Perimenopause is a wonderful opportunity to shift your focus towards preventative health. As you draw closer to menopause and your final menstrual period, bone loss accelerates and risk factors for cardiovascular disease increase. The nutritional practices you put into place to support your health through perimenopause will continue to nourish you in your postmenopausal years.

1. Fuel yourself adequately throughout the day

Ensure your body is receiving enough nourishment, and that this nourishment is distributed across 3 wholesome meals each day. There are no clinical trials for perimenopause and fasting or time-restricted feeding (we don’t have evidence to support those approaches). Hot flashes, night sweats, and waking in the night can be triggered by long periods of overnight fasting and blood sugar drops between meals.

2. Get adequate protein throughout the day

In order to maintain muscle mass as we age, we need to consume 1.2-1.5 grams of high-quality protein per kilogram of our body weight per day. Furthermore, this protein intake should be evenly distributed across the day to aid with energy levels, satiety, and blood sugar regulation. For many people this looks like 25-30 grams of protein at each meal, but please work with your Naturopathic Doctor to determine your individual protein requirements.

Some examples…

  • 4 ounces wild salmon = 29 g
  • 3 ounces chicken breast = 26 g
  • 3 ounces turkey breast = 26 g
  • 2 large eggs = 12 g
  • ¾ cup Skyr icelandic yogurt = 20 g
  • protein powder
  • ½ cup lentils = 9 g
  • ½ cup black beans = 7 g
  • ½ cup pinto beans = 6 g
  • ¼ cup almonds = 7 g
  • ¼ cup walnuts = 5 g
  • 3 tbsp hemp seeds = 10 g

3. 25 grams of soy protein 3-5 times per week

Soy isoflavones help alleviate hot flashes, night sweats, and mood symptoms, and support bone and cardiovascular health. If feasible, try to purchase soy products that are non-GMO and organic.  normal period is

25 grams of soy protein looks like…

  • ¾ cup tempeh
  • ¾ cup extra-firm tofu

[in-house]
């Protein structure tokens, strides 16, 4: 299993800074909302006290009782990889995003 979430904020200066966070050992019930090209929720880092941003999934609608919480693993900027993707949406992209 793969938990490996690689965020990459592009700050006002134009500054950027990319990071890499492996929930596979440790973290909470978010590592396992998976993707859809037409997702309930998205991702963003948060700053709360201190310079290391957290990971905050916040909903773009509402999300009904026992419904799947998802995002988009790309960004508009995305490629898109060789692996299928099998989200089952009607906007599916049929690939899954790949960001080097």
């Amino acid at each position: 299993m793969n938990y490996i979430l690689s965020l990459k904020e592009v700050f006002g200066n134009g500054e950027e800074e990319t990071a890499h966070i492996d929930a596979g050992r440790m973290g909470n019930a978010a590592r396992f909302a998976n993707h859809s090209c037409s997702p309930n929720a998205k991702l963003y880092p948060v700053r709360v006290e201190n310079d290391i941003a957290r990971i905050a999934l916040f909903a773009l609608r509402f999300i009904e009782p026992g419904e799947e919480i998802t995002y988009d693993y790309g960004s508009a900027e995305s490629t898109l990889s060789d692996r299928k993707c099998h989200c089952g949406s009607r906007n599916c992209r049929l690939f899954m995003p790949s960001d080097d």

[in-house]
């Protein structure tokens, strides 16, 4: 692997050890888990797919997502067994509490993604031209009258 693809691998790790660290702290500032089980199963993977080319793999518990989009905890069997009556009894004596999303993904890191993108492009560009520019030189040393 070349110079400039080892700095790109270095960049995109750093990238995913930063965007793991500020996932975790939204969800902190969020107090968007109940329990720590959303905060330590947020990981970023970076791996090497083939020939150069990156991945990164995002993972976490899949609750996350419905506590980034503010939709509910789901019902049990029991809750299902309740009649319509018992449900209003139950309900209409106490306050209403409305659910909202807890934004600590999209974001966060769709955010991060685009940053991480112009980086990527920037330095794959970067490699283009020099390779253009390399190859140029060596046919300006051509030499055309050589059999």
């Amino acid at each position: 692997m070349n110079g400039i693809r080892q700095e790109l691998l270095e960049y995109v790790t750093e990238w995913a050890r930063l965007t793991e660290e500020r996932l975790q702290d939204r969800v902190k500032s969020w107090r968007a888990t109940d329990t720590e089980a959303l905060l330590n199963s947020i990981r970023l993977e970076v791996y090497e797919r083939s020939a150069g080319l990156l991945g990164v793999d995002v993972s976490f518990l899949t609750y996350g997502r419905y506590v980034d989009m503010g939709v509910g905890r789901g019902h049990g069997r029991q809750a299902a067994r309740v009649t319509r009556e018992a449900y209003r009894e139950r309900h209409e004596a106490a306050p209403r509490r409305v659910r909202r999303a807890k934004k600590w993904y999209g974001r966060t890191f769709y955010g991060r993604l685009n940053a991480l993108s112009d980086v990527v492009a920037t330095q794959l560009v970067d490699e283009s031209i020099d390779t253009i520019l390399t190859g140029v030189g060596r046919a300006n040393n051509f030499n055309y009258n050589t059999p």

• 1 cup soft tofu
  • ⅔ cup dry roasted soybeans (soy nuts)
  • 1 ¼ cups edamame (immature soybeans)

Other sources of soy protein include…

  • soy milk (8 g protein per cup)
  • tofu yogurt (9 g protein per cup)

4. An abundance of vegetables and fruit

I know you know this! Consuming a diverse array of vegetables and fruit will support your long-term health in every way imaginable. They are packed with vitamins, minerals, antioxidants, and fiber. Vegetables in particular should be the pillar of your meals, making up 50% of your plate/bowl.

5. Healthy fats with every meal

Our overarching goal is to prioritize mono- and poly-unsaturated fats over saturated fats, and to try to avoid trans fats altogether. Trans fats are found in margarine, vegetable shortening, fried/fast foods, and baked/packaged foods (listed as “partially hydrogenated vegetable oil” or “vegetable shortening” on product labels). 

Examples of mono- and poly-unsaturated fats…

  • Wild caught cold water fish
    • wild salmon, sardines, Atlantic mackerel, mussels, rainbow trout
  • Nuts & seeds
    • walnuts, almonds, cashews, pecans, hazelnuts
    • freshly ground flaxseeds, chia seeds, hemp seeds, pumpkin seeds
    • nut/seed butters
  • Avocados 
  • Olives, extra-virgin olive oil

6. Prioritize complex carbohydrates over refined grains and simple sugars

Examples of complex carbohydrates…

  • whole grains: brown rice, steel-cut oats, barley
  • legumes: lentils, black beans, pinto beans, chickpeas, kidney beans, green peas, edamame 
  • starchy vegetables: squash, yams, beets, carrots

Reduce your simple sugars and white flours by making swaps such as…

  • swapping white bread for whole grain bread
  • swapping white rice for brown rice
  • swapping white pasta for whole wheat or legume-based pasta
  • swapping boxed cereal for oatmeal or muesli

7. Be mindful of alcohol and caffeine consumption

Alcohol and caffeine are common triggers of hot flashes and anxiety, and negatively impact our sleep quality. Although it may feel like alcohol lessens anxiety initially, it actually worsens anxiety over a 12-24 hour period. Be mindful of how you feel after having alcohol or caffeine. Consider a 1 week trial in which you have only 1 cup of coffee daily, consumed by 10am, and don’t have any alcohol at all – does this shift any of your symptoms? 

Further reading

For additional information on perimenopause, I invite you to read about the hormonal changes and common symptoms of perimenopause as well as the menstrual cycle changes to expect.

Need support?

If you’re struggling through perimenopause, if your PMS symptoms are impacting your quality of life, if you’re concerned that you aren’t ovulating regularly, book a free 15 minute meet & greet and let’s figure this out together.

**Please remember that this article is meant for educational purposes only and should not be viewed as medical advice. You should always discuss any treatment option with a licensed healthcare provider to ensure it will be safe and effective for you.

Photo Credit

Photo by Heather Ford on Unsplash